”(Sure, but I mean, who would want an ugly, broke jerk sticking faithfully by their side?
As one columnist who used the service put it, “There’s a short bio, age, and mutual friends listed, but who’s really paying attention to that stuff when your Tinder flame is wearing next to nothing on the beach?
”Then there’s Hinge, which uses a similar interface, but is backed by recommendations from the user’s “social graph,” such as their school or career field.
Edward Royzman, a psychology professor at the University of Pennsylvania, asks me to list four qualities on a piece of paper: physical attractiveness, income, kindness, and fidelity.
Then he gives me 200 virtual “date points” that I’m to distribute among the four traits.
Most people end up with someone who’s about as good-looking as they are.“People might prefer attractive people, but they often end up pairing off with people who are similar in attractiveness,” Leslie Zebrowitz, a psychology professor at Brandeis University and an expert on face perception, said.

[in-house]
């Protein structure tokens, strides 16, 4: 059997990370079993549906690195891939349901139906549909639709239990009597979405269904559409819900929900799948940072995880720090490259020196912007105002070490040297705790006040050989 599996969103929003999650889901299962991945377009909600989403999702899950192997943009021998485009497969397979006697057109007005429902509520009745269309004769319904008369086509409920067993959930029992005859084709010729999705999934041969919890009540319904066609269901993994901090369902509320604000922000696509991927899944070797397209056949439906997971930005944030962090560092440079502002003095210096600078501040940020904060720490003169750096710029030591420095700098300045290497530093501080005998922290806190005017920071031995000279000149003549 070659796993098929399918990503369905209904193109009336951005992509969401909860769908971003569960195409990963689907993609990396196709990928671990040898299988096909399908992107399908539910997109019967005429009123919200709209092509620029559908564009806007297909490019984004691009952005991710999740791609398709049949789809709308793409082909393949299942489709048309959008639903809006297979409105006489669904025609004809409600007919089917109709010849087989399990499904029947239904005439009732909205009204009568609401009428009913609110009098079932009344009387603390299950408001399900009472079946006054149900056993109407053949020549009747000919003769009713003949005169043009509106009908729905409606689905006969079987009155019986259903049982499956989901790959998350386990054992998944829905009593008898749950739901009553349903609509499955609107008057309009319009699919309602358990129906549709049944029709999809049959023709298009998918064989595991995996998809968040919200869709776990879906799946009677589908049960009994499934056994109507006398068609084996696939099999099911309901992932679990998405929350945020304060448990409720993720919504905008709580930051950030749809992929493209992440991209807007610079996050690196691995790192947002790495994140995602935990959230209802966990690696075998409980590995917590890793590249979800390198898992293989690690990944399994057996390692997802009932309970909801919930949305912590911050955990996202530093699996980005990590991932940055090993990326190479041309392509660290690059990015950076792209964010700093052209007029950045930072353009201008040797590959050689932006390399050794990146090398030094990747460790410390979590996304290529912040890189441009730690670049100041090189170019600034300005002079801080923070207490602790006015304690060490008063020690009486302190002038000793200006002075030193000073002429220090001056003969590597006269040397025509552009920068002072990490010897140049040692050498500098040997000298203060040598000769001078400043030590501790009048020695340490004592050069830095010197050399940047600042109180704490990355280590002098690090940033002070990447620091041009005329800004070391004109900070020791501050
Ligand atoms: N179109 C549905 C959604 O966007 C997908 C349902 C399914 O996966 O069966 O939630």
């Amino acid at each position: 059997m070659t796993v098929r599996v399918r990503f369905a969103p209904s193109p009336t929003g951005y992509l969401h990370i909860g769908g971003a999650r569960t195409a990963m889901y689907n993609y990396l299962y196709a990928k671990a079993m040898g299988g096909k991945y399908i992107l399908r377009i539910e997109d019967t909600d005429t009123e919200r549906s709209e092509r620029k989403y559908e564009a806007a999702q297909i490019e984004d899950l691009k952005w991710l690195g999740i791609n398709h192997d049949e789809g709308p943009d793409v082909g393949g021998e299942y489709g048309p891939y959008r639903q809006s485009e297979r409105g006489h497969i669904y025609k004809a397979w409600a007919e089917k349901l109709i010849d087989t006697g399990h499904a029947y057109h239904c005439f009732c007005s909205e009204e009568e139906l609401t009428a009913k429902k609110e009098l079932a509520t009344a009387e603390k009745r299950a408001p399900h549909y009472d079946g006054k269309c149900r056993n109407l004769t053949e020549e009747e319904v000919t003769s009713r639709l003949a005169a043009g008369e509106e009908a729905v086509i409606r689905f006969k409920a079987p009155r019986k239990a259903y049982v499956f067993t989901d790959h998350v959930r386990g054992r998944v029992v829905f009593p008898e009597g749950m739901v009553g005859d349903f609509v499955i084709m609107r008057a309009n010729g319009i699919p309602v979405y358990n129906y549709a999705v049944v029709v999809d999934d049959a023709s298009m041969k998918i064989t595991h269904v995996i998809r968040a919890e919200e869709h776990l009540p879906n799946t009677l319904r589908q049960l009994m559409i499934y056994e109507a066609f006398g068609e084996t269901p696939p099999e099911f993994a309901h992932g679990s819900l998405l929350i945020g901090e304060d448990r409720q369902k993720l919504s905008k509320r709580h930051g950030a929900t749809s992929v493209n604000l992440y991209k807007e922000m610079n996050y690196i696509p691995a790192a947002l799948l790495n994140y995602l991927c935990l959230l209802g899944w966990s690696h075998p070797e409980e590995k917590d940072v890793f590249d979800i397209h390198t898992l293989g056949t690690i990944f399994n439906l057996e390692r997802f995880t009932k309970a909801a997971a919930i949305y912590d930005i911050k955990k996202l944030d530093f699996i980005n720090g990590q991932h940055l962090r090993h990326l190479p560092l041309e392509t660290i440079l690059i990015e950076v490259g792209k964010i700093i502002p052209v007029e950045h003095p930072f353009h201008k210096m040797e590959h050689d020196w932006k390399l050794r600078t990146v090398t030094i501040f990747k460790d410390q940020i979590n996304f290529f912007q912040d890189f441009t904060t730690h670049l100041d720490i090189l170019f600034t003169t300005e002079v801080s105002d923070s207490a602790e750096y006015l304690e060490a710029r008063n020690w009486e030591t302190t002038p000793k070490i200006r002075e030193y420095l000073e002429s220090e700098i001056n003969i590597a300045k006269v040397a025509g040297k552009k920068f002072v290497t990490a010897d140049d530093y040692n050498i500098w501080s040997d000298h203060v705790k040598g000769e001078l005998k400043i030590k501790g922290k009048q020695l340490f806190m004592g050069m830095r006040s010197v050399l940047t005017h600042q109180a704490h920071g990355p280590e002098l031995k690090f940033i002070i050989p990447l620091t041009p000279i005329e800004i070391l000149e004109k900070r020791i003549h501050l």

“You might shoot for the moon, but you take what you can get.”Twenty years ago, Christina Bloom was in a committed relationship when she met someone who “knocked me off my heels.” The two embarked on a fiery romance, during which she noticed that friends and strangers were always telling them they looked alike.
She points out a few other tips in her “Tinder glossary:” “Most players reflexively swipe left [reject] at the sight of a toddler or baby,” but posing with your adorable Lab can be an “effective misdirection.” And then there’s the iron law that “95 percent of players who choose a calling card that does not include a clear shot of their face are unattractive.”It’s not the first time in history that a face plays such an important role in one’s fate.
Physiognomy, or the bogus theory that we can predict a person’s character from their features, was once a widespread doctrine.
Charles Darwin first began to develop his theory of natural selection while journeying on the as a “gentleman companion” to its captain, Robert Fitzroy, but only after nearly being turned down from the job because Fitzroy thought “no man with such a nose could have the energy" required for an arduous voyage.
There has been some evidence that strangers can accurately predict qualities like extraversion, emotional stability, and self-esteem based on photos.
"Online, this might result in males restricting their potential mates.”is two decades old, but new, fast-growing apps such as Tinder have shifted the online-matching emphasis back to looks.